Kevin Anderson: Standing tall, aiming high
Having reached the final of the 2017 US Open and with 2018 looking full of promises, Kevin Anderson is ready to stand tall and be noticed
Tall, a tad too tall, for a tennis player, Kevin Anderson ambled around the tennis courts of the Balewadi Sports Complex, fulfilling sponsor and media commitments, before kicking off his campaign at the Tata Open Maharashtra in Pune from 1 January. Inevitably, the South African had to bend down at each doorway before heading in and, at 6ft, 8 inches, stood a head taller than most people in the room.
“Most of the time I’m fine,” says the 31-year-old Anderson. “Travelling takes a toll on my body, the first day is usually the recovery day. When I was younger, I was able to train a bit harder after I arrived. But now it takes me a few days. Not necessarily from a jet lag but it’s just the body takes longer to recover.”
Competing in the country for the first time (the ATP World Tour 250 event shifted from Chennai to Pune this year), Anderson was the source of much excitement for tennis fans.
The South African serve machine delivered: he hit a tournament-high 75 aces, including the fastest at 226 kmph, in his four matches here. Though Anderson lost the final to Gilles Simon on 6 January, he showed that his main weapon was sharpened, firing well and potentially destructive in the coming season.
Last year, Anderson had scripted one of his career highs. In the most stunning runs at the majors in recent years, the South African made it all the way to the final of the 2017 US Open. He was, at once, the tallest Slam finalist and the lowest ranked man (No.32) to feature in the US Open summit clash since the ATP rankings came into place in 1973.
“I knew if I could get healthy I had a shot,” says Anderson. “Before the tournament we sat down and came up with some goals, and one of my coaches said, his goal for me was to win the US Open. He truly believed it. I definitely knew that I was good enough to make it there. A lot of things have to go your way: you have to play good tennis, play good tennis at the right moment. You have to deal with a variety of different opponents and I was able to do that well.”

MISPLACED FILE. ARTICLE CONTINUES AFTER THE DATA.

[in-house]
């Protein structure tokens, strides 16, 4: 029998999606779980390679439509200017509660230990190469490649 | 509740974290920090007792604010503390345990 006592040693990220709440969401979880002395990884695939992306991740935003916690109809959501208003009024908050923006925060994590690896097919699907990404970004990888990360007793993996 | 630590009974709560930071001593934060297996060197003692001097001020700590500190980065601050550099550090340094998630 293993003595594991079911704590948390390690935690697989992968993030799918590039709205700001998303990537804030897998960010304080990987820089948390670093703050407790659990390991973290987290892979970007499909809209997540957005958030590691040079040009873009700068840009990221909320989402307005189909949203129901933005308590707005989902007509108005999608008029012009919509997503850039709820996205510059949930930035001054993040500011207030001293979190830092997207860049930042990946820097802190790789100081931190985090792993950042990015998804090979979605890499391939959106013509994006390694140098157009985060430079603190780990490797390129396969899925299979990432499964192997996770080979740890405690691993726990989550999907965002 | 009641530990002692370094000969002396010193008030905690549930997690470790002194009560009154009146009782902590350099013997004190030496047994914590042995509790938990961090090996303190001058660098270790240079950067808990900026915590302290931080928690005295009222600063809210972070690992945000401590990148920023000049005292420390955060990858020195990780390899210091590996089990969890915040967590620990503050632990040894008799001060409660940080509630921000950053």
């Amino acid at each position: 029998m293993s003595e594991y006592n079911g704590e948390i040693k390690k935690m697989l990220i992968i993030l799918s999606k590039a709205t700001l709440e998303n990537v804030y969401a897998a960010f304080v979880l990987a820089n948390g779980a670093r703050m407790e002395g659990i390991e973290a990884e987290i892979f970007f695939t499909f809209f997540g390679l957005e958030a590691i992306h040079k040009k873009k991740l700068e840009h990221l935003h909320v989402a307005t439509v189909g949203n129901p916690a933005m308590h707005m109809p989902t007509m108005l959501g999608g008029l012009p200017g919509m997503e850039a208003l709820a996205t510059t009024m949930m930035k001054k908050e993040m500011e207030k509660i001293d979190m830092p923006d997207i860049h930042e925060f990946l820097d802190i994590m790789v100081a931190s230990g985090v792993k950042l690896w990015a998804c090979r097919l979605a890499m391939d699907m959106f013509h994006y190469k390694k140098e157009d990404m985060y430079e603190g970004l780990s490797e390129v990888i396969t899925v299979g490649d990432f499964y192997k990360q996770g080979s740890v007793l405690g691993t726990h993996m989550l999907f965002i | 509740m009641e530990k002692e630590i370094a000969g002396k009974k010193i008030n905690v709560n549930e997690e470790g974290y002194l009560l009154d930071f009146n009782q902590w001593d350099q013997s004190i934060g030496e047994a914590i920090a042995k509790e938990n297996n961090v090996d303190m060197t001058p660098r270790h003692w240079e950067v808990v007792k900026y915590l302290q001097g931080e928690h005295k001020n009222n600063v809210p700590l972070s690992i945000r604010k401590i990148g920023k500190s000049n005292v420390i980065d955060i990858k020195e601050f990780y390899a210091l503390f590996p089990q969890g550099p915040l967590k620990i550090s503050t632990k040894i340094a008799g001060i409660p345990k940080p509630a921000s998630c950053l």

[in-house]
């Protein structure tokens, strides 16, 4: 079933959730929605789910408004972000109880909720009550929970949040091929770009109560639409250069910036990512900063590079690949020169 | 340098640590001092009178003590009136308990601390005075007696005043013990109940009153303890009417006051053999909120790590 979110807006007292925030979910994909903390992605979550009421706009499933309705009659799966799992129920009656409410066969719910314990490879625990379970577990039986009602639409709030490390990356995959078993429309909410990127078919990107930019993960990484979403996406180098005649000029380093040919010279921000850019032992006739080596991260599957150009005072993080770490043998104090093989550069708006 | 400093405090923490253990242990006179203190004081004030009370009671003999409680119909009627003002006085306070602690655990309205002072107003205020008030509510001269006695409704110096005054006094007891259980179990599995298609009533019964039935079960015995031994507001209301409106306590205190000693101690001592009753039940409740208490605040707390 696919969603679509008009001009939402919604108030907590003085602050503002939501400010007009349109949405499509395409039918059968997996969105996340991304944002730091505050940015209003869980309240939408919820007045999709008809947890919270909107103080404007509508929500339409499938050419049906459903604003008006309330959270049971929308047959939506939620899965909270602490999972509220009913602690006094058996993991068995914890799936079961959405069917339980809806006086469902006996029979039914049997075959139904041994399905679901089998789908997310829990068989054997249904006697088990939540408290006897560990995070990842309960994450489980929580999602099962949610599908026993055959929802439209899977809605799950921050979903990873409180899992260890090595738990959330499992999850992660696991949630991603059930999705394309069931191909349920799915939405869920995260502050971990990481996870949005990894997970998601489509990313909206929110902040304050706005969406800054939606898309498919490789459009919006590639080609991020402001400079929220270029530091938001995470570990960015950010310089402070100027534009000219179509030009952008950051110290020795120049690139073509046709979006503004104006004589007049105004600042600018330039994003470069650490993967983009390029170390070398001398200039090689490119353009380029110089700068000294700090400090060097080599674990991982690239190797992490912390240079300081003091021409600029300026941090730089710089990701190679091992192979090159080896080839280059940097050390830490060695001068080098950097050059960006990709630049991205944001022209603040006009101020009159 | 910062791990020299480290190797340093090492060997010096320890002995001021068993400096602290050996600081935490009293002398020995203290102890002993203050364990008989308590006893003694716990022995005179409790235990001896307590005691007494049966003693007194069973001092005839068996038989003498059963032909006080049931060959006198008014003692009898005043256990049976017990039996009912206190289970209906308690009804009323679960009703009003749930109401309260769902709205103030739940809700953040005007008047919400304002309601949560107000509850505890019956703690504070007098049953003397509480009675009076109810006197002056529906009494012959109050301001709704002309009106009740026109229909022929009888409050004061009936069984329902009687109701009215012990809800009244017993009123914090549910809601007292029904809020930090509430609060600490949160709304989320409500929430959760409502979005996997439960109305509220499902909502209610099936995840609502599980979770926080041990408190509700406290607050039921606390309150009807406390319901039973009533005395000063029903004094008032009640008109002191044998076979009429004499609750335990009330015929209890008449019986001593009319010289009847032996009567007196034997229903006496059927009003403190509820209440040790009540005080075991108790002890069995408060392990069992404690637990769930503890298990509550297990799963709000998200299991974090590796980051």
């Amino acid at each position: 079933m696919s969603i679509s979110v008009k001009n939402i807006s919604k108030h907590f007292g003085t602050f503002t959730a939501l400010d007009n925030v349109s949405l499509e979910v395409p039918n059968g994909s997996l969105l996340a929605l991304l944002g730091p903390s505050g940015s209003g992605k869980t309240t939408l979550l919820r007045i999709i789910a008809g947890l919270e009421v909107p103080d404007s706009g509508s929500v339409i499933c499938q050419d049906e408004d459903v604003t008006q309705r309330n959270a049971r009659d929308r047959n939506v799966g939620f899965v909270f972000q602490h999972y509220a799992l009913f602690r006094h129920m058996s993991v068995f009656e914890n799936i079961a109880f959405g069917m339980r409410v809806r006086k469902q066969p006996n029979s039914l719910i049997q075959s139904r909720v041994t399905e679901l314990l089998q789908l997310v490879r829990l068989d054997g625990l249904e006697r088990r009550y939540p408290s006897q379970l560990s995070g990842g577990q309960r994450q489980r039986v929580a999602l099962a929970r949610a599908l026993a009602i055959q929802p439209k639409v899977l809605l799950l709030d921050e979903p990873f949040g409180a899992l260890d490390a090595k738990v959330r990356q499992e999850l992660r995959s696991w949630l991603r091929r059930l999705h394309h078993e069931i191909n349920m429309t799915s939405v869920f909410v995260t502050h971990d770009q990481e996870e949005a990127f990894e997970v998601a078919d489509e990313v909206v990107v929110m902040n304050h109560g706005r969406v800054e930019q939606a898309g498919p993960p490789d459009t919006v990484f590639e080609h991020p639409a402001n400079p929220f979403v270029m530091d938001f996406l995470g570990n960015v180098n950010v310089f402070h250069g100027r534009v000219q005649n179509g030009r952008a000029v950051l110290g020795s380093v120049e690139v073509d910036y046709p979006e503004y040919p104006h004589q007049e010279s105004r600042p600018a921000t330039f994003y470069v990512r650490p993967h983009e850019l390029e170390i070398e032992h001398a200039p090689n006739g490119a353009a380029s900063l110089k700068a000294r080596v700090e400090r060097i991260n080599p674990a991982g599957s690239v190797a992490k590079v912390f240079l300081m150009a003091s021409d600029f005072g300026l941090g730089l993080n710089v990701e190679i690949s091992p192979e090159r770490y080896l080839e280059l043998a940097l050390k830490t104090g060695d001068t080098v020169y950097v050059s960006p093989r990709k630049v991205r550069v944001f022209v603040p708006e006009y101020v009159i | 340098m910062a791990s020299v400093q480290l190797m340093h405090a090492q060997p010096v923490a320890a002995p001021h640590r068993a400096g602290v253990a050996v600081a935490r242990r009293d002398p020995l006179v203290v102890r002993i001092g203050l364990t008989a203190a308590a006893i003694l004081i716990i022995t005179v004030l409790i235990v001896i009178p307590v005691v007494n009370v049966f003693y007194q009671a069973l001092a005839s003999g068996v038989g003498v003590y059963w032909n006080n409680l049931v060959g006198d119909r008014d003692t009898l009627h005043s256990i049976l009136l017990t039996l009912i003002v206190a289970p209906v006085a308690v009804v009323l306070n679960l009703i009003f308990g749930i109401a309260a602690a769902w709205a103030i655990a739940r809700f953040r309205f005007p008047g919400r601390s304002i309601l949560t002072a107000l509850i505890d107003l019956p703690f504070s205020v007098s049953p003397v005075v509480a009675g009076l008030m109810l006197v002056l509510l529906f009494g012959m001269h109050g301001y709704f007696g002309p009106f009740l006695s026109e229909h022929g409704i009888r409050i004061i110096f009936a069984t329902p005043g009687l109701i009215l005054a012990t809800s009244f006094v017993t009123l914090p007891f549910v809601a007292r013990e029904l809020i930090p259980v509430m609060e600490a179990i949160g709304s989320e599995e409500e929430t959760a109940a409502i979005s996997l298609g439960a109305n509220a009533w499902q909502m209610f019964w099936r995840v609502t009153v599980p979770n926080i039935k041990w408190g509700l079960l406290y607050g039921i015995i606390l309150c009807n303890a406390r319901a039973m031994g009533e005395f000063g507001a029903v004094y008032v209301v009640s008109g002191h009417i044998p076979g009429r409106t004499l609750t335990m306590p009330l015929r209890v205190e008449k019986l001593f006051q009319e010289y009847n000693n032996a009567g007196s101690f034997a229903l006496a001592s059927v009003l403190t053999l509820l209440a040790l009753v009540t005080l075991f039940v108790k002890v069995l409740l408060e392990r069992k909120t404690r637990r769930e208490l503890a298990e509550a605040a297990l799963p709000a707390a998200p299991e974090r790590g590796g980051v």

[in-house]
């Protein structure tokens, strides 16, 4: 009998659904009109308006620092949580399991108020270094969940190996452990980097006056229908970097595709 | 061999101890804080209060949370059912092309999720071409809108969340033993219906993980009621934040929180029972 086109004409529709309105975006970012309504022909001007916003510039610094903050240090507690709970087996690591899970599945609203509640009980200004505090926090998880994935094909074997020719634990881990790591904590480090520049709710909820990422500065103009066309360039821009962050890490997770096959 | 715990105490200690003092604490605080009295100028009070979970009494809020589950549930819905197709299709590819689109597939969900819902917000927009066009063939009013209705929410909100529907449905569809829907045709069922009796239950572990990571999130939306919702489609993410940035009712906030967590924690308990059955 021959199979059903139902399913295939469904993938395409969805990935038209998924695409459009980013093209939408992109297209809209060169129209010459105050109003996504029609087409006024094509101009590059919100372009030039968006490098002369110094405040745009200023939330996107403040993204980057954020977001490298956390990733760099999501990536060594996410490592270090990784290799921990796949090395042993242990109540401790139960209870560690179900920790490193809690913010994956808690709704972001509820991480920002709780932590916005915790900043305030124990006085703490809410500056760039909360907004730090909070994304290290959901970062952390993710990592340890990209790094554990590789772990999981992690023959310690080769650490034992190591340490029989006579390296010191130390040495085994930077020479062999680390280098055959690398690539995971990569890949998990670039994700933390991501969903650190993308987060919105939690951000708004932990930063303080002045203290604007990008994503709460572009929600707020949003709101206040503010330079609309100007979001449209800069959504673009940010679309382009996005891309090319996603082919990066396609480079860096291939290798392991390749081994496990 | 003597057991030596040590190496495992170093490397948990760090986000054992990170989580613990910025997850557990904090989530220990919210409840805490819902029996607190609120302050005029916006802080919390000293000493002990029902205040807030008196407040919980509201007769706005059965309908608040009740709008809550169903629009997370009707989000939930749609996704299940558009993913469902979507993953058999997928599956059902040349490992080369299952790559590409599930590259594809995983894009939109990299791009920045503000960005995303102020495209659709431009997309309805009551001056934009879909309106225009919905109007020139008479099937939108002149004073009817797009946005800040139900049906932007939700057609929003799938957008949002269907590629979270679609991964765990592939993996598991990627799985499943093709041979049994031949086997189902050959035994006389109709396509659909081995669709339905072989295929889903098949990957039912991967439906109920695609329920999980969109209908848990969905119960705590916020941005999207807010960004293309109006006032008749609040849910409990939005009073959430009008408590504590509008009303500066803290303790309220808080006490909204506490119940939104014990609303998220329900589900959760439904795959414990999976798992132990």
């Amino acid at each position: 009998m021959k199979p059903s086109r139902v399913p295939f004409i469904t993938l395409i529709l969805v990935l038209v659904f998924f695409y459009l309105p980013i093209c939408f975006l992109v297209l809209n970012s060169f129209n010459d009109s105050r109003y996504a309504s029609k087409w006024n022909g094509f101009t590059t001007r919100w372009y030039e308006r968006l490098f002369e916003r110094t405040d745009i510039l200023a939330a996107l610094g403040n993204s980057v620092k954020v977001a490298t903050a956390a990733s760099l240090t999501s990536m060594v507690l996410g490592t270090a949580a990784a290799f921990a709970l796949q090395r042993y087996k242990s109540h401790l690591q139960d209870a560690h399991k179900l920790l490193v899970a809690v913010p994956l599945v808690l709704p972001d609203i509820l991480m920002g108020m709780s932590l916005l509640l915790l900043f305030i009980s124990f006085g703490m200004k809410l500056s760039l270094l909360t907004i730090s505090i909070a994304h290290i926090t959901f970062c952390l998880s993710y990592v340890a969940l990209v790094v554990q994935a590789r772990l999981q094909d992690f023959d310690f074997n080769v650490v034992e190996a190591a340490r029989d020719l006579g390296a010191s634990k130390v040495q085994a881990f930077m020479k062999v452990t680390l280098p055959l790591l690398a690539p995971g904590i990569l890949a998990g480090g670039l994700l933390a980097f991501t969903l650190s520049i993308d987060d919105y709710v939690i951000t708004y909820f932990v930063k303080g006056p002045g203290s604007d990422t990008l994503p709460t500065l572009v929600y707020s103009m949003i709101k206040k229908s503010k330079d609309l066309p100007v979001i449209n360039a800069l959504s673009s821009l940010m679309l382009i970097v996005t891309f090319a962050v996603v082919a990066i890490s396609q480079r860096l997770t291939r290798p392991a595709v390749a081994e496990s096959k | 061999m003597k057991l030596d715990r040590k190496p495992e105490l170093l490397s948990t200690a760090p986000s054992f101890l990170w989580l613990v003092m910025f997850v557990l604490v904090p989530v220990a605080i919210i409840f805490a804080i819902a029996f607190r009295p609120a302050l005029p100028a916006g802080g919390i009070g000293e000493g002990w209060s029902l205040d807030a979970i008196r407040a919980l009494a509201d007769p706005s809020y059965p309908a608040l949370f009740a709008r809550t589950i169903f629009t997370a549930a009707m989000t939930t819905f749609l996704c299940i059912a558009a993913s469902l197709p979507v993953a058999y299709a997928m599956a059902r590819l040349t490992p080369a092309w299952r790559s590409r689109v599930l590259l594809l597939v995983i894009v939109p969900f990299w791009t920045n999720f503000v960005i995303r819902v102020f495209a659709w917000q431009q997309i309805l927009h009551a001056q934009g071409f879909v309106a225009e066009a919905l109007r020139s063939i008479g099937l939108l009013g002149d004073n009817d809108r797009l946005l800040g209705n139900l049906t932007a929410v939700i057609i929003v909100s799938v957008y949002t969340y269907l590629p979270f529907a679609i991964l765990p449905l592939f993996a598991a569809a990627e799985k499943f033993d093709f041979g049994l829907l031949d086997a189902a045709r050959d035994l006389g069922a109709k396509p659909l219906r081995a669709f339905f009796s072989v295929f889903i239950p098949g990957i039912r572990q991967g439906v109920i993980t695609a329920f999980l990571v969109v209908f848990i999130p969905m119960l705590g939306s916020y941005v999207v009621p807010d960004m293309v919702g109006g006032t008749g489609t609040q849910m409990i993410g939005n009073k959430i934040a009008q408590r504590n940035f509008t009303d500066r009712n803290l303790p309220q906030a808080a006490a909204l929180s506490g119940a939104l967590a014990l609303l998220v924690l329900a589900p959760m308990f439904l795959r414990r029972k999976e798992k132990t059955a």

With Andy Murray pulling out of the tournament, Anderson’s half of the draw had opened up. The South African made most of the opportunity, beating players like Borna Coric, Sam Querrey—whom he had lost to in five sets at Wimbledon that year—and the in-form Spaniard Pablo Carreno Busta in the semi-final.
“I was able to prove to myself I can handle those moments. What it feels like competing at that level. Before, you just sort of imagine what it’s like, now I was actually living and breathing it,” says Anderson, whose previous best in majors was a quarter-final finish at the 2015 US Open.
Despite his loss to Rafael Nadal in the final, it had been an incredible comeback. Anderson had suffered from a spate of injuries in 2016, retired from two matches and pulled out of nine events in the calendar. He had spent the start of 2017 nursing a hip injury, even contemplating surgery.
“There were definitely a few times when I was frustrated,” recalls Anderson. “But I have a terrific team who keep pushing me and telling me to trust myself, my abilities.” In 2017, Anderson also added sports psychologist Alexis Castorri to his team to get over the mental hurdles and become more emotionally expressive on court. He was ranked No.80 in January 2017; a year on, he’s back knocking on the doors of the top 10 (currently ranked 11 in the world).
He is once again setting new goals to achieve: winning an ATP 500 event, making it to the season-ending ATP World Tour Finals and perhaps even going all the way to a Grand Slam title. His age isn’t a barrier anymore, given that the current lot of players are being able to extend their careers well into their 30s.
“It all comes down to keeping your body healthy,” Anderson says. “Still working hard, but the amount of time I spend on court is less than it was 5-10 years ago. I spend more time off the court in terms of recovery and rehabilitation. I am scheduling a little bit smarter: when to train, how hard to push myself. I always had the feeling that I constantly have to keep working harder and harder, but now I think I have done the work and I can rely on my ability and skills some more.”
With 2018 looking full of promises, Anderson is ready to stand tall and be noticed.
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